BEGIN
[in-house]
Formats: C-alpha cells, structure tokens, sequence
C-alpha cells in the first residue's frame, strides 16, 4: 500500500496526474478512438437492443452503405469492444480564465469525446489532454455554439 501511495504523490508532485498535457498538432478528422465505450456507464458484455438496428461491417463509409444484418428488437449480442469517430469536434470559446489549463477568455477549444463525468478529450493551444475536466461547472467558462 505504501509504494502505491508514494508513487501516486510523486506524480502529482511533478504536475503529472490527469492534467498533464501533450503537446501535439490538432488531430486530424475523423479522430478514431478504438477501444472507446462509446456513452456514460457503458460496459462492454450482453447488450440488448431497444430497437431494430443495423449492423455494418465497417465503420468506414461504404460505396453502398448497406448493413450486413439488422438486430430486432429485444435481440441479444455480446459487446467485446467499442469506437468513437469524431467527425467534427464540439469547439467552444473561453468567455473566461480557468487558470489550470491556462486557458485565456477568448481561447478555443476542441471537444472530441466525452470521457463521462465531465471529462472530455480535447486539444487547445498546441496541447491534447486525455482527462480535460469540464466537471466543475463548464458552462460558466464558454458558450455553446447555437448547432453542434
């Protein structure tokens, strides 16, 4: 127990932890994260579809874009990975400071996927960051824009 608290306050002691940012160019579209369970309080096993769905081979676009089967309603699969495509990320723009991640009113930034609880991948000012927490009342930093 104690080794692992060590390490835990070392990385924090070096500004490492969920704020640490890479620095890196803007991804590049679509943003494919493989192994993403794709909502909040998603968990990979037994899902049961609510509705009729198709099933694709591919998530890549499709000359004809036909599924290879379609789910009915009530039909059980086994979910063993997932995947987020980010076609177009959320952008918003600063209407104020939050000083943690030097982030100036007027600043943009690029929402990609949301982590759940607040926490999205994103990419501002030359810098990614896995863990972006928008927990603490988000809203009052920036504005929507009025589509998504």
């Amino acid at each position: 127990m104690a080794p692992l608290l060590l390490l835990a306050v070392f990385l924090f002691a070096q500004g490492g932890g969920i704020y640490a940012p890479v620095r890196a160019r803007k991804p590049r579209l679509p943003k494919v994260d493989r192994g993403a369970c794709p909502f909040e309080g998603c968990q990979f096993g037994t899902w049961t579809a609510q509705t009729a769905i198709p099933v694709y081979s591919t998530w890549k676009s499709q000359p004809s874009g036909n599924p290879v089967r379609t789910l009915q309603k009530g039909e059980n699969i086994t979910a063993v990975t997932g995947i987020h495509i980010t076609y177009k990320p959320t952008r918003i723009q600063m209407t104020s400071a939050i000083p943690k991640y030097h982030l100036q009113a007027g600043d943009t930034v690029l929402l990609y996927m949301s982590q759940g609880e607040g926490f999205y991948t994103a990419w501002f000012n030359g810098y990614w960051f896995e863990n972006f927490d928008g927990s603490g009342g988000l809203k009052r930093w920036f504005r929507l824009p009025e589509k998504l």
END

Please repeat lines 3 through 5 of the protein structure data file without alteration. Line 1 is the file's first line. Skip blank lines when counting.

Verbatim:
C-alpha cells in the first residue's frame, strides 16, 4: 500500500496526474478512438437492443452503405469492444480564465469525446489532454455554439 501511495504523490508532485498535457498538432478528422465505450456507464458484455438496428461491417463509409444484418428488437449480442469517430469536434470559446489549463477568455477549444463525468478529450493551444475536466461547472467558462 505504501509504494502505491508514494508513487501516486510523486506524480502529482511533478504536475503529472490527469492534467498533464501533450503537446501535439490538432488531430486530424475523423479522430478514431478504438477501444472507446462509446456513452456514460457503458460496459462492454450482453447488450440488448431497444430497437431494430443495423449492423455494418465497417465503420468506414461504404460505396453502398448497406448493413450486413439488422438486430430486432429485444435481440441479444455480446459487446467485446467499442469506437468513437469524431467527425467534427464540439469547439467552444473561453468567455473566461480557468487558470489550470491556462486557458485565456477568448481561447478555443476542441471537444472530441466525452470521457463521462465531465471529462472530455480535447486539444487547445498546441496541447491534447486525455482527462480535460469540464466537471466543475463548464458552462460558466464558454458558450455553446447555437448547432453542434
């Protein structure tokens, strides 16, 4: 127990932890994260579809874009990975400071996927960051824009 608290306050002691940012160019579209369970309080096993769905081979676009089967309603699969495509990320723009991640009113930034609880991948000012927490009342930093 104690080794692992060590390490835990070392990385924090070096500004490492969920704020640490890479620095890196803007991804590049679509943003494919493989192994993403794709909502909040998603968990990979037994899902049961609510509705009729198709099933694709591919998530890549499709000359004809036909599924290879379609789910009915009530039909059980086994979910063993997932995947987020980010076609177009959320952008918003600063209407104020939050000083943690030097982030100036007027600043943009690029929402990609949301982590759940607040926490999205994103990419501002030359810098990614896995863990972006928008927990603490988000809203009052920036504005929507009025589509998504």
């Amino acid at each position: 127990m104690a080794p692992l608290l060590l390490l835990a306050v070392f990385l924090f002691a070096q500004g490492g932890g969920i704020y640490a940012p890479v620095r890196a160019r803007k991804p590049r579209l679509p943003k494919v994260d493989r192994g993403a369970c794709p909502f909040e309080g998603c968990q990979f096993g037994t899902w049961t579809a609510q509705t009729a769905i198709p099933v694709y081979s591919t998530w890549k676009s499709q000359p004809s874009g036909n599924p290879v089967r379609t789910l009915q309603k009530g039909e059980n699969i086994t979910a063993v990975t997932g995947i987020h495509i980010t076609y177009k990320p959320t952008r918003i723009q600063m209407t104020s400071a939050i000083p943690k991640y030097h982030l100036q009113a007027g600043d943009t930034v690029l929402l990609y996927m949301s982590q759940g609880e607040g926490f999205y991948t994103a990419w501002f000012n030359g810098y990614w960051f896995e863990n972006f927490d928008g927990s603490g009342g988000l809203k009052r930093w920036f504005r929507l824009p009025e589509k998504l």